Laboratory Rotations

The student will complete at least two research rotations (CABI 30100: Introduction to Research) in different laboratories.  Each rotation will be graded.  At the end of the first year (4 quarters of residence) the student will select an advisor in whose lab he or she will conduct research.

Preliminary Examination

All first year Ph.D. students will be required to take an oral preliminary exam in the early summer of their first year.  Students will be given two currently published articles and two weeks to prepare. They will then present the article to four faculty members and be responsible for responding to questions aimed at testing the general knowledge and thought process of the student in presenting the paper.

The purpose of the Preliminary Examination is to help both the student and the Program determine whether he/she has received adequate training in core areas prior to progression to thesis research.  The Preliminary Examination will be given early in the Summer quarter of the student’s first year.  By this time it is expected that the student will have taken a minimum of seven of the nine required courses (three general core courses; four programmatic core courses) prior to the exam.  An overall grade average of "B" or better from all courses taken to date is required before taking the Preliminary Examination.

Dissertation Committee

All students who pass their preliminary examinations will set up a dissertation committee within six months of choosing a thesis advisor. Students will pursue original research (CABI 40100: Research in Cancer Biology) in the laboratory of their advisor.  During this time students will participate in the Introduction to Experimental Cancer Biology course, Cancer Biology Journal Club, Student Research Presentations, Student Seminar Series, and Symposia, and should consider taking additional courses of interest.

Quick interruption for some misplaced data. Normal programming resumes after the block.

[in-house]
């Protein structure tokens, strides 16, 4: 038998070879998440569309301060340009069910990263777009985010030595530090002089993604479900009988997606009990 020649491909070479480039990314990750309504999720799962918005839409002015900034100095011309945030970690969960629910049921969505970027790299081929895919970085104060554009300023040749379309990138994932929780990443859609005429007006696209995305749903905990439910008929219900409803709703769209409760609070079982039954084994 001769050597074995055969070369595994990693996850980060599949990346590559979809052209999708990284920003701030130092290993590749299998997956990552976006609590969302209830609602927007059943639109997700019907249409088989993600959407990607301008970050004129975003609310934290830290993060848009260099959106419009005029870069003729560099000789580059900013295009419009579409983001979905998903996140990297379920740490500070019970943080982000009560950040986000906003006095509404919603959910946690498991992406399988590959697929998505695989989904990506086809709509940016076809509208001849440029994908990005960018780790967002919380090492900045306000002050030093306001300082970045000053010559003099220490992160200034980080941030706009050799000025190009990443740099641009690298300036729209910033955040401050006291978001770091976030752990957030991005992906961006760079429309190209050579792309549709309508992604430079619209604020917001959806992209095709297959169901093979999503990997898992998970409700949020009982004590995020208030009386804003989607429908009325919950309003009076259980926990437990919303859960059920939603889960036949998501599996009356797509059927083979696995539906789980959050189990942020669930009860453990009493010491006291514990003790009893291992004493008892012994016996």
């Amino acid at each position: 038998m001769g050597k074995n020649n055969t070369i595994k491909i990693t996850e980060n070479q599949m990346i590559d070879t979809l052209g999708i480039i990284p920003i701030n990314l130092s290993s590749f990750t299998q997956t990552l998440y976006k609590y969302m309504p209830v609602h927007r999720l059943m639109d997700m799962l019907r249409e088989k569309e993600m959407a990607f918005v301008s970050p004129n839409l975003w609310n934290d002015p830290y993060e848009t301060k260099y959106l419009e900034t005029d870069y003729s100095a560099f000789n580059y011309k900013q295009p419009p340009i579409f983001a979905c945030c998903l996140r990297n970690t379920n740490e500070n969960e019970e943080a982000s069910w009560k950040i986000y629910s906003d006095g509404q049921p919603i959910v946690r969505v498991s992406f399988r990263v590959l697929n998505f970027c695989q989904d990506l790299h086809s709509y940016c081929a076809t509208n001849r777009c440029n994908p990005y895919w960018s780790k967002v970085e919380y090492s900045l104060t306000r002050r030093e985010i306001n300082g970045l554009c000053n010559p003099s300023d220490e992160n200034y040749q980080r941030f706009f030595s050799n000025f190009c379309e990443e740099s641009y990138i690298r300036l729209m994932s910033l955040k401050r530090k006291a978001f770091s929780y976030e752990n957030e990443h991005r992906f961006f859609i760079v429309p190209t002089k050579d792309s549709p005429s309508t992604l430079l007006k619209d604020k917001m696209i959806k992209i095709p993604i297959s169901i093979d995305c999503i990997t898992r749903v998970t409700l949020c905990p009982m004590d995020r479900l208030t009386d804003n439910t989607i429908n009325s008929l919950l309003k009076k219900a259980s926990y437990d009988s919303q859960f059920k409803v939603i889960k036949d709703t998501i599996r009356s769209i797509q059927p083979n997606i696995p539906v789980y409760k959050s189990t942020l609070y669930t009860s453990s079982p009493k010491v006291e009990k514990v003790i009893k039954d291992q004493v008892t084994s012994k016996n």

Thesis Proposal

The thesis proposal will be taken preferably in the Spring Quarter of the student's second year and no later than in the Autumn Quarter of the student's third year. The thesis proposal will consist of an oral defense of the student's written research proposal before the student's dissertation committee. The purpose of the thesis proposal is twofold, to evaluate the project and the student's understanding of it, and to evaluate the student's bench skills as exemplified in research rotations and pursuit of the research project. Following satisfactory performance in the thesis proposal, the student will be formally admitted to Ph.D. candidacy.  After approval of the thesis proposal, students are required to meet with their thesis committee at least once a year.  Meetings are meant to facilitate and monitor progress in the project and thus can be scheduled more frequently, if faculty input is sought on particular problems or choices in research direction.

Dissertation Defense

The Ph.D. will be awarded when the student, working in concert with his or her doctoral committee, has prepared a dissertation based upon original research which has been presented in a public seminar and defended successfully before the doctoral committee.